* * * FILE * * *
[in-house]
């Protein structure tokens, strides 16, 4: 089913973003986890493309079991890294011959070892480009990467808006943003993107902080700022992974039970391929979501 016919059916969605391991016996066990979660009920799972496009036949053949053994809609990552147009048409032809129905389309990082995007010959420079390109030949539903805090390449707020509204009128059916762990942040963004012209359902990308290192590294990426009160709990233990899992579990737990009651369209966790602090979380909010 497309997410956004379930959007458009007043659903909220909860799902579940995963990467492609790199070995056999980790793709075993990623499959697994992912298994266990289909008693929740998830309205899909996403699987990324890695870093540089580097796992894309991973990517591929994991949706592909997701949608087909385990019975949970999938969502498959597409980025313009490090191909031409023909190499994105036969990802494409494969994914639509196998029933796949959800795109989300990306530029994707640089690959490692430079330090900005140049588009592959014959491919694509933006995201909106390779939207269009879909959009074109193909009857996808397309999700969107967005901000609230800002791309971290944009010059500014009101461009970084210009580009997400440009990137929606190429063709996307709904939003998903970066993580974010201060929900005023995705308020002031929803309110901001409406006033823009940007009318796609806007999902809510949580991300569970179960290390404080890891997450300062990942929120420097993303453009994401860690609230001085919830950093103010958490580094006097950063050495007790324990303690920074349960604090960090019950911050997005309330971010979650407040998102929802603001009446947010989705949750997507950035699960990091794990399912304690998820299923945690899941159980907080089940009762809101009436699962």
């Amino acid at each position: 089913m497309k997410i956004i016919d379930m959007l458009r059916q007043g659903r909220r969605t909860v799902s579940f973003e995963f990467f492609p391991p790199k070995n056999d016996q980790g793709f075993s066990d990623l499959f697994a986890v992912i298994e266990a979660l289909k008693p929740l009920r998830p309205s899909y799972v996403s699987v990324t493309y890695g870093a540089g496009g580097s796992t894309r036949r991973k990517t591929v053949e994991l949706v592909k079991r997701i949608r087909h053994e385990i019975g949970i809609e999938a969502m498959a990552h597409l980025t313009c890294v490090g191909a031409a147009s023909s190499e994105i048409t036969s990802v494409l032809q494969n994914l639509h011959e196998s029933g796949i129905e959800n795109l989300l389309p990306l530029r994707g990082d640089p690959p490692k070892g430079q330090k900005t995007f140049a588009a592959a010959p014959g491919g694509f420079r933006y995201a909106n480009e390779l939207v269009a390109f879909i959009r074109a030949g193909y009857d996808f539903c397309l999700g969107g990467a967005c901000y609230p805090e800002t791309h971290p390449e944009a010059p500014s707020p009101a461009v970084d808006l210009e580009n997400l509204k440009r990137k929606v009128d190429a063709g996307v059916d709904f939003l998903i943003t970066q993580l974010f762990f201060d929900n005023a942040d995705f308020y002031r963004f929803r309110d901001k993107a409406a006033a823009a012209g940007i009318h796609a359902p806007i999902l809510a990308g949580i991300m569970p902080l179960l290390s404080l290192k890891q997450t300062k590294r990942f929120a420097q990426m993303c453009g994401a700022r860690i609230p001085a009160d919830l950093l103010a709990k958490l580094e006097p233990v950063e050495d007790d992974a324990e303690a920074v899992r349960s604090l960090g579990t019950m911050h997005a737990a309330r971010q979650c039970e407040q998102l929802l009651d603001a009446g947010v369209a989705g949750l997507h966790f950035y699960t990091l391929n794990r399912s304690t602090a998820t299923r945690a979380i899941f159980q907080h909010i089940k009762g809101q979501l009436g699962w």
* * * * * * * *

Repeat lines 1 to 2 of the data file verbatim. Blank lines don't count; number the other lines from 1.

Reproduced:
[in-house]
């Protein structure tokens, strides 16, 4: 089913973003986890493309079991890294011959070892480009990467808006943003993107902080700022992974039970391929979501 016919059916969605391991016996066990979660009920799972496009036949053949053994809609990552147009048409032809129905389309990082995007010959420079390109030949539903805090390449707020509204009128059916762990942040963004012209359902990308290192590294990426009160709990233990899992579990737990009651369209966790602090979380909010 497309997410956004379930959007458009007043659903909220909860799902579940995963990467492609790199070995056999980790793709075993990623499959697994992912298994266990289909008693929740998830309205899909996403699987990324890695870093540089580097796992894309991973990517591929994991949706592909997701949608087909385990019975949970999938969502498959597409980025313009490090191909031409023909190499994105036969990802494409494969994914639509196998029933796949959800795109989300990306530029994707640089690959490692430079330090900005140049588009592959014959491919694509933006995201909106390779939207269009879909959009074109193909009857996808397309999700969107967005901000609230800002791309971290944009010059500014009101461009970084210009580009997400440009990137929606190429063709996307709904939003998903970066993580974010201060929900005023995705308020002031929803309110901001409406006033823009940007009318796609806007999902809510949580991300569970179960290390404080890891997450300062990942929120420097993303453009994401860690609230001085919830950093103010958490580094006097950063050495007790324990303690920074349960604090960090019950911050997005309330971010979650407040998102929802603001009446947010989705949750997507950035699960990091794990399912304690998820299923945690899941159980907080089940009762809101009436699962």